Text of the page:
All data from the Energy Information Administration: http://www.eia.gov/electricity/data.cfm#consumption
US Electric Power Net Generation by Fuel (2012)
natural gas
coal
nuclear
hydro
Petroleum
other renewables
2009
See gas production data:
http://www.eia.gov/todayinenergy/detail.cfm?id=6390
See shale gas production data:
http://www.eia.gov/dnav/ng/ng_enr_shalegas_dcu_sPA_a.htm
Click on any state to zoom in!
Standalone quiz:
http://bit.ly/State_e-Quiz
Abstract:
The Paleontological Research Institution has a long history of nurturing public understanding of controversial issues. PRI’s 11-year-old Museum of the Earth is built around the idea of evolution, and evolution education stretches back long before that. For more than a decade, PRI has engaged in climate change education, and, for the last several years, we have been engaged in energy education rooted in the science related to slickwater high-volume hydraulic fracturing (HVHF). These issues share common characteristics, and common rules of thumb are derived from our extensive work on teaching controversial issues. There are, however, differences amongst these issues and amongst the approaches that should be used in building understandings that can yield informed decisions.

Controversial issues tend to be interdisciplinary in nature; complex; play out across multiple scales of time and/or space; and are made difficult to understand by cognitive biases. Climate change and evolution share the characteristic of grounding in areas of consensus science. While there is consensus that HVHF causes environmental harm there is no consensus as to whether the environmental costs associated with HVHF are lesser or greater than those associated with other ways of generating energy on the scale currently required by modern society.

Rules of thumb for teaching about controversial issues include recognizing that: while grounding in evidence is essential, a focus simply upon the related science is insufficient to build understanding; effective approaches for certain audiences may backfire to the point of deepening misconceptions and related convictions if used with other audiences; reframing questions away from the most obvious and most polarizing questions is often helpful; argument in the traditional sense (and potentially advocacy in the traditional sense) may deepen convictions more than understandings; and; attending to issues of scale with familiar examples and user-friendly analogies can deepen understanding.
Rule of Thumb #1:
Complexify the seemingly simple.
As educators (and like journalists and politicians), we are driven to simplify the seemingly complex. It’s often important, but we do it too often. The world is complex.
Move from debate to discussion.
Don’t forget the importance of the simple.
There are often ways to reframe away from false dichotomies.
While acknowledging the issue’s complexity is important, there are often simple ideas illuminated within that complexity.
Rule of Thumb #2:
Evidence matters, but evidence alone is not enough.
All of us hold beliefs for which ample conflicting evidence exists.
Learn about cognitive biases (including your own)
State evidence clearly and directly, identifying a small number of key points.
Mathematics matters.
...and how to communicate more effectively in light of them.
Too many different points cloud the issue.
Scale plays a central role in many controversial issues, and understanding really large or really small numbers brings special challenges. “Social math” (National Center for Injury Prevention and Control, 2008) uses familiar examples to show volume, mass, or relative number.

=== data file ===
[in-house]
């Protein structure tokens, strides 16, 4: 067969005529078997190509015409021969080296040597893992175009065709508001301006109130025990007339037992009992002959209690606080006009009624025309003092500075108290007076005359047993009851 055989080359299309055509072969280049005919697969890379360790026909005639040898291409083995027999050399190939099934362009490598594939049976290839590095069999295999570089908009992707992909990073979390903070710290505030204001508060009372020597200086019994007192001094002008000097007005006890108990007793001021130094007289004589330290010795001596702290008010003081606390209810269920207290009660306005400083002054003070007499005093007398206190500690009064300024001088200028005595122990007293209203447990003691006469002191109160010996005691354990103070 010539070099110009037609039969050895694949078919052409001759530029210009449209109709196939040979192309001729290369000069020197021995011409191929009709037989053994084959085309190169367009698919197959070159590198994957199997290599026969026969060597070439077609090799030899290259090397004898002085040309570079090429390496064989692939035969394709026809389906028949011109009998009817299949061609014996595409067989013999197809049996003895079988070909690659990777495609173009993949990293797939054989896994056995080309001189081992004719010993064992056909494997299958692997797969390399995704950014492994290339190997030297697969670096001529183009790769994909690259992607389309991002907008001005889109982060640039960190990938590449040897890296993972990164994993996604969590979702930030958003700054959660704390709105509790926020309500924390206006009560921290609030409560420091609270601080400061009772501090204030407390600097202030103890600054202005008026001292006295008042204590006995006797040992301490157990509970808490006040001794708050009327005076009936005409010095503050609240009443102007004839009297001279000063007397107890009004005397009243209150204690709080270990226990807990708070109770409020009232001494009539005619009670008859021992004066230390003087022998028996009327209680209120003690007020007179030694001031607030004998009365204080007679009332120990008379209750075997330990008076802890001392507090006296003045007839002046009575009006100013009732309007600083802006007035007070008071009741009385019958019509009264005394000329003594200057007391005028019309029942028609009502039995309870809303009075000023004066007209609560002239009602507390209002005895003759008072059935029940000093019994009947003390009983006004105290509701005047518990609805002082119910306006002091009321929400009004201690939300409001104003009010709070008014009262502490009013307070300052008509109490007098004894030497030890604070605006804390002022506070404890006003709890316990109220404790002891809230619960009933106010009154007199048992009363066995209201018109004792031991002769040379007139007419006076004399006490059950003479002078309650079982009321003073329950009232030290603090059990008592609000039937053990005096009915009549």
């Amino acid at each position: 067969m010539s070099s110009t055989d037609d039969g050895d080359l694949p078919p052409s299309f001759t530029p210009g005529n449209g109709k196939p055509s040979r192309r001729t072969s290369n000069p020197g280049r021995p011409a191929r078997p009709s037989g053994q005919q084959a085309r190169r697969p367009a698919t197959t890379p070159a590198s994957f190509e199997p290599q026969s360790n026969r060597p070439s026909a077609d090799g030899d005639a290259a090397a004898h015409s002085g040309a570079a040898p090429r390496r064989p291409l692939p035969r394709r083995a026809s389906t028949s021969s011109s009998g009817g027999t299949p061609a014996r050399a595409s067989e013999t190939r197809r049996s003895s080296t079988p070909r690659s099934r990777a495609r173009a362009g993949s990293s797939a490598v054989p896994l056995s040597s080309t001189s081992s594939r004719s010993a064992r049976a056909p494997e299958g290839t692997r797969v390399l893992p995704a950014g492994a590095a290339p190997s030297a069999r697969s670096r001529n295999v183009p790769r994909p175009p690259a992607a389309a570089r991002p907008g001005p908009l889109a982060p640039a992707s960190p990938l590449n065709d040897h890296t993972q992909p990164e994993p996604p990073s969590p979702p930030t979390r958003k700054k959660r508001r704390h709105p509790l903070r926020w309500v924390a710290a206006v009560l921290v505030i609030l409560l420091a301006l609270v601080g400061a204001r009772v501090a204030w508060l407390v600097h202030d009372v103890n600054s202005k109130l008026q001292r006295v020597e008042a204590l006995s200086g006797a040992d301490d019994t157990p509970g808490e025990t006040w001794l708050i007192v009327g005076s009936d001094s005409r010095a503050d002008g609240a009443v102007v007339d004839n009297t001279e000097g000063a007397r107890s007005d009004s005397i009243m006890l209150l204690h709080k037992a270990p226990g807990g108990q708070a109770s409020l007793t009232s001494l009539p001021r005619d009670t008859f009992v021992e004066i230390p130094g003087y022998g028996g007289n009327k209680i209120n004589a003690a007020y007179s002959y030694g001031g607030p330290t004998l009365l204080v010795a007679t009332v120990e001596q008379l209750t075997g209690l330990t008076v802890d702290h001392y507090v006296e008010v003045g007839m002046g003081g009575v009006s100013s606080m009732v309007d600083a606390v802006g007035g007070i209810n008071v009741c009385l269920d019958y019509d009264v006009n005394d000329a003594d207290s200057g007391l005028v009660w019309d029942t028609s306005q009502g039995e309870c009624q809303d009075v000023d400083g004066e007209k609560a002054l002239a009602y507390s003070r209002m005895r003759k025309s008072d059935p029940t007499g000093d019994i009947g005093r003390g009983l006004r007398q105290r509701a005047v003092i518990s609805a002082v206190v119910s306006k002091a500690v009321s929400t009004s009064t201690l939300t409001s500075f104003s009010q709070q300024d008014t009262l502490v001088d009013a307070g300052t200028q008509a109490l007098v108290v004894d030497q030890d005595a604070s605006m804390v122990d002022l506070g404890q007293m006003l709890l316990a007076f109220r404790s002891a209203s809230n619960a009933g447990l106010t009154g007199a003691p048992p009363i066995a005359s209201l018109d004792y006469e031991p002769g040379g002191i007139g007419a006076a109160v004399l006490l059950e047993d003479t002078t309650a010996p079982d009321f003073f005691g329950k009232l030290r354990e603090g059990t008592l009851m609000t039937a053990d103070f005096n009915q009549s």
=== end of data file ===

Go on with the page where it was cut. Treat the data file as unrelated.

Call out logical fallacies,
and hold people accountable for (mis)using them. There’s a taxonomy of problematic argument types. Get to know it and put it to use.
Be blunt!
Rule of Thumb #2:
Evidence matters, but evidence alone is not enough.
All of us hold beliefs for which ample conflicting evidence exists.
Learn about cognitive biases (including your own)
State evidence clearly and directly, identifying a small number of key points.
Mathematics matters.
...and how to communicate more effectively in light of them.
Too many different points cloud the issue.
Scale plays a central role in many controversial issues, and understanding really large or really small numbers brings special challenges. “Social math” (National Center for Injury Prevention and Control, 2008) uses familiar examples to show volume, mass, or relative number.
Call out logical fallacies,
and hold people accountable for (mis)using them. There’s a taxonomy of problematic argument types. Get to know it and put it to use.
Be blunt!
Rule of Thumb #3:
Be nice (but there are limits).
Treating those who disagree as either idiots or evil people is unlikely to convince them that you’re correct.
Advocacy may deepen convictions more than understanding.
Don’t let the bastards get you down.
Evangelism turns on people who agree with you and turns off many who don’t. Being certain and being right aren’t the same thing, and they aren’t all that closely related. Put more faith in people and institutions that are pretty sure than those that are certain.
Working on nurturing public understanding of controversial issues will make people angry, and angry people say and do nasty things. Have a support system you can turn to.
Rule of Thumb #4:
Persistence matters.
Beliefs related to controversial issues are often closely tied to worldviews, and such beliefs do not change quickly or easily.
People do change their minds on things that matter.
Piling on evidence can bring beliefs to a tipping point.
Two words: gay marriage.
Working on nurturing public understanding of controversial issues will make people angry, and angry people say and do nasty things. Have a support system you can turn to.
Gay marriage.
Reflect on big changes in your own beliefs.
Chances are, it took either a long time or immersion in the issue.
Recognize logical fallacies, both in your own arguments and in the arguments of others. If you find logical fallacies in your own arguments then, CHANGE YOUR ARGUMENT!